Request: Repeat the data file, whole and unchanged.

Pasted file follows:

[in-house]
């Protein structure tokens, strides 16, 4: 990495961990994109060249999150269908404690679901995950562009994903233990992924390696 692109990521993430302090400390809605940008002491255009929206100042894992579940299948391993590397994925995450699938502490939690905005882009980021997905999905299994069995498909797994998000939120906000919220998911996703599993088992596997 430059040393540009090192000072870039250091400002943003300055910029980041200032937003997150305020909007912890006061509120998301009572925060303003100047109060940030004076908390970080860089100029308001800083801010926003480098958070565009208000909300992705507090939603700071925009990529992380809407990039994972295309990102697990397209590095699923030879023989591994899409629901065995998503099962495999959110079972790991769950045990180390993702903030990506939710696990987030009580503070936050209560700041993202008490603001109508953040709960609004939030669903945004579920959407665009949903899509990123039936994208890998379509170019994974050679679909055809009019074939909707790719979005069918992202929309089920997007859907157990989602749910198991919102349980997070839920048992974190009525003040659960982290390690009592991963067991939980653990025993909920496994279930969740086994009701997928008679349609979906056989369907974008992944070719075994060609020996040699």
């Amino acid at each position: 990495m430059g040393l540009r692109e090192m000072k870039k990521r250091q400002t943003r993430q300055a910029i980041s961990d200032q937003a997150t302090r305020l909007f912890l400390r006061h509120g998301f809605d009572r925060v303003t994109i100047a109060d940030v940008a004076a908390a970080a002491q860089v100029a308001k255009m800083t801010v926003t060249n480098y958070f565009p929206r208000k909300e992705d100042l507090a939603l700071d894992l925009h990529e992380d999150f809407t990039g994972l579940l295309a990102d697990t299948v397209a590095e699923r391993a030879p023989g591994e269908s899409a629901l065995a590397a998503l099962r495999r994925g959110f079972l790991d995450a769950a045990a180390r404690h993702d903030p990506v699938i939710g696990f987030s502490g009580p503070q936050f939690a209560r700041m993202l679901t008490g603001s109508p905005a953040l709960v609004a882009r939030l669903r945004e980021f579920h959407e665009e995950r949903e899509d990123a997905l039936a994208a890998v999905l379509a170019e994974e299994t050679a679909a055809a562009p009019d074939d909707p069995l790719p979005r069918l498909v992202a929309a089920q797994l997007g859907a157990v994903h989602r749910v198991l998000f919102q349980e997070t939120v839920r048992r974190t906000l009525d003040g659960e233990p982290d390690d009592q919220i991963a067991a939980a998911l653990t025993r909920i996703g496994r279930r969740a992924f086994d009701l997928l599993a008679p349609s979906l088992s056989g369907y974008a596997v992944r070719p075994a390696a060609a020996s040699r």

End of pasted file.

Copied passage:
[in-house]
């Protein structure tokens, strides 16, 4: 990495961990994109060249999150269908404690679901995950562009994903233990992924390696 692109990521993430302090400390809605940008002491255009929206100042894992579940299948391993590397994925995450699938502490939690905005882009980021997905999905299994069995498909797994998000939120906000919220998911996703599993088992596997 430059040393540009090192000072870039250091400002943003300055910029980041200032937003997150305020909007912890006061509120998301009572925060303003100047109060940030004076908390970080860089100029308001800083801010926003480098958070565009208000909300992705507090939603700071925009990529992380809407990039994972295309990102697990397209590095699923030879023989591994899409629901065995998503099962495999959110079972790991769950045990180390993702903030990506939710696990987030009580503070936050209560700041993202008490603001109508953040709960609004939030669903945004579920959407665009949903899509990123039936994208890998379509170019994974050679679909055809009019074939909707790719979005069918992202929309089920997007859907157990989602749910198991919102349980997070839920048992974190009525003040659960982290390690009592991963067991939980653990025993909920496994279930969740086994009701997928008679349609979906056989369907974008992944070719075994060609020996040699």
């Amino acid at each position: 990495m430059g040393l540009r692109e090192m000072k870039k990521r250091q400002t943003r993430q300055a910029i980041s961990d200032q937003a997150t302090r305020l909007f912890l400390r006061h509120g998301f809605d009572r925060v303003t994109i100047a109060d940030v940008a004076a908390a970080a002491q860089v100029a308001k255009m800083t801010v926003t060249n480098y958070f565009p929206r208000k909300e992705d100042l507090a939603l700071d894992l925009h990529e992380d999150f809407t990039g994972l579940l295309a990102d697990t299948v397209a590095e699923r391993a030879p023989g591994e269908s899409a629901l065995a590397a998503l099962r495999r994925g959110f079972l790991d995450a769950a045990a180390r404690h993702d903030p990506v699938i939710g696990f987030s502490g009580p503070q936050f939690a209560r700041m993202l679901t008490g603001s109508p905005a953040l709960v609004a882009r939030l669903r945004e980021f579920h959407e665009e995950r949903e899509d990123a997905l039936a994208a890998v999905l379509a170019e994974e299994t050679a679909a055809a562009p009019d074939d909707p069995l790719p979005r069918l498909v992202a929309a089920q797994l997007g859907a157990v994903h989602r749910v198991l998000f919102q349980e997070t939120v839920r048992r974190t906000l009525d003040g659960e233990p982290d390690d009592q919220i991963a067991a939980a998911l653990t025993r909920i996703g496994r279930r969740a992924f086994d009701l997928l599993a008679p349609s979906l088992s056989g369907y974008a596997v992944r070719p075994a390696a060609a020996s040699r």